When I first started my career as a dog waste removal specialist, I had advanced knowledge regarding the risks of leaving dog waste in your yard. I came upon this knowledge while serving in the U.S. Army as a veterinary technician.
When we examined dogs annually, it was customary to perform routine diagnostic tests such as heartworm tests and fecal tests. Most of the time, animals would present with a negative heartworm test. Given the popularity of heartworm medicine, this was hardly unusual. Not only was the heartworm medicine effective for preventing heartworms, it could also treat for intestinal parasites such as roundworm and hookworm.
Because the medicine was effective for treating intestinal parasites, you would think that many, if not most, examinations of stool would have negative results for intestinal parasites. Unfortunately, this was not always the case.
As a vet tech, I became very adept at examining waste under the microscope and identifying parasites based on their eggs. The most common observations were for roundworms, hookworms, whipworms, and tapeworms. How can this be if a monthly pill is being administered?
For one, medicine isn’t always 100% effective at treating problems. Secondly, sometimes pet owners are not 100% compliant with giving medicine. Third, heartworm medicine is indicated for treating heartworms, roundworms, and hookworms, not whipworms nor tapeworms. Whatever the reason, it is evident that every pet owner should be prepared to deal with intestinal worms during the life of their furbaby.
Roundworm infection occurs when an animal comes in contact with infected soil and consumes the parasite. The worms live in the intestinal tract of dogs and can cause a potbellied appearance. Infected animals may be lethargic. Puppies are usually susceptible, but dogs with weakened immune systems (such as elderly dogs) could also become infected.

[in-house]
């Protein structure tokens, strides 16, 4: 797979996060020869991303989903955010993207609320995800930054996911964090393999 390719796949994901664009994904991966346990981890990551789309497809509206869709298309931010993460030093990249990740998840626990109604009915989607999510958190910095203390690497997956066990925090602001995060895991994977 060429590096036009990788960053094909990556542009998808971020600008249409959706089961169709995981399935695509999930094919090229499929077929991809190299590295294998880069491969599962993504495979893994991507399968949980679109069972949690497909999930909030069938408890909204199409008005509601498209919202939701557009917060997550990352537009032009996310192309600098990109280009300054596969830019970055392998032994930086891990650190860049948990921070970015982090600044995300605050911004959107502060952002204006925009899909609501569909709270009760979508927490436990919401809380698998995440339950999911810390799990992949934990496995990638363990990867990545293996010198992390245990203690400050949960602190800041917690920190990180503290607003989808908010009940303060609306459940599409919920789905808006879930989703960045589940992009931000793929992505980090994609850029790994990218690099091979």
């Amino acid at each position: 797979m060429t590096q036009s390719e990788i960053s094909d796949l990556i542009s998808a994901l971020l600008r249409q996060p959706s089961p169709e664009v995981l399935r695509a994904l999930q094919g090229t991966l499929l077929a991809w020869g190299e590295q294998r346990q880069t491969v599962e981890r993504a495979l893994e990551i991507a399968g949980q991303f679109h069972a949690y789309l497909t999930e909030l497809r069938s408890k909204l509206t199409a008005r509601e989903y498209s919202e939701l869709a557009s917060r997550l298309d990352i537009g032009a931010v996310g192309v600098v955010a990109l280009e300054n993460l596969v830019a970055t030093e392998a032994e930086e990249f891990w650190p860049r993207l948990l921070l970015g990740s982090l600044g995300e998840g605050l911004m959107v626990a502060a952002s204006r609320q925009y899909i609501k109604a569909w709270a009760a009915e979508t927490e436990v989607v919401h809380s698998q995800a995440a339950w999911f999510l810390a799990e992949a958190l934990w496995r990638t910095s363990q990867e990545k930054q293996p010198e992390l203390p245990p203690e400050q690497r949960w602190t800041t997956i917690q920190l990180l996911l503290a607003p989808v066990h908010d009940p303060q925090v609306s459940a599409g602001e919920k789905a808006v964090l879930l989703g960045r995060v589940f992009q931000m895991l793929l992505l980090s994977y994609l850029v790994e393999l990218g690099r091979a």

Hookworm infection occurs by coming in direct contact with infected fecal material or soil. Upon touching the infected material, hookworms can pass through skin and migrate to the intestine where they latch on via “hook”-like organs. Animals may become lethargic and anemic. Stools may have a slimy appearance, with yellow and red tinge. Hookworms can infect dogs at any age.
Both roundworm and hookworm can infect people, too. Children, most often, become infected because of poor hygiene habits. Always encourage your children to wash their hands after playing outdoors and before eating anything. If you have a dog or are at a park where dogs frequent, always encourage your children to wear shoes and not go barefoot. Going barefoot in a yard where hookworm infected dog waste lies, could result in human infection. Failure to wash hands after playing in dirt and before eating could result in a child introducing roundworm eggs into their mouth simply by putting fingers in or around the mouth.
Keep hands clean and feet covered to avoid infection.
If your dog does have an infection by an intestinal worm, your veterinarian will be able to guide you through the treatment options to eliminate the worms from your dog’s body.
Always pick up after your pet. If you don’t have the time, there are professional services available to assist you in keeping your yard clean. To find a scooper in your area, visit aPaws.org.
If you live in Bullitt, Hardin, Jefferson, Meade, or Oldham Counties in Kentucky, contact PetCorps for a service quote. If you sign up during National Pooper Scooper Week (April 1st thru 7th), we will donate 20% of your purchase to support Friends of Hardin County Animal Shelter (FOHCAS) a 501(c)3 organization that provides medical support to shelter animals in Elizabethtown, KY. For more information, visit fohcas.org and make a donation to make a difference in the life of a shelter pet.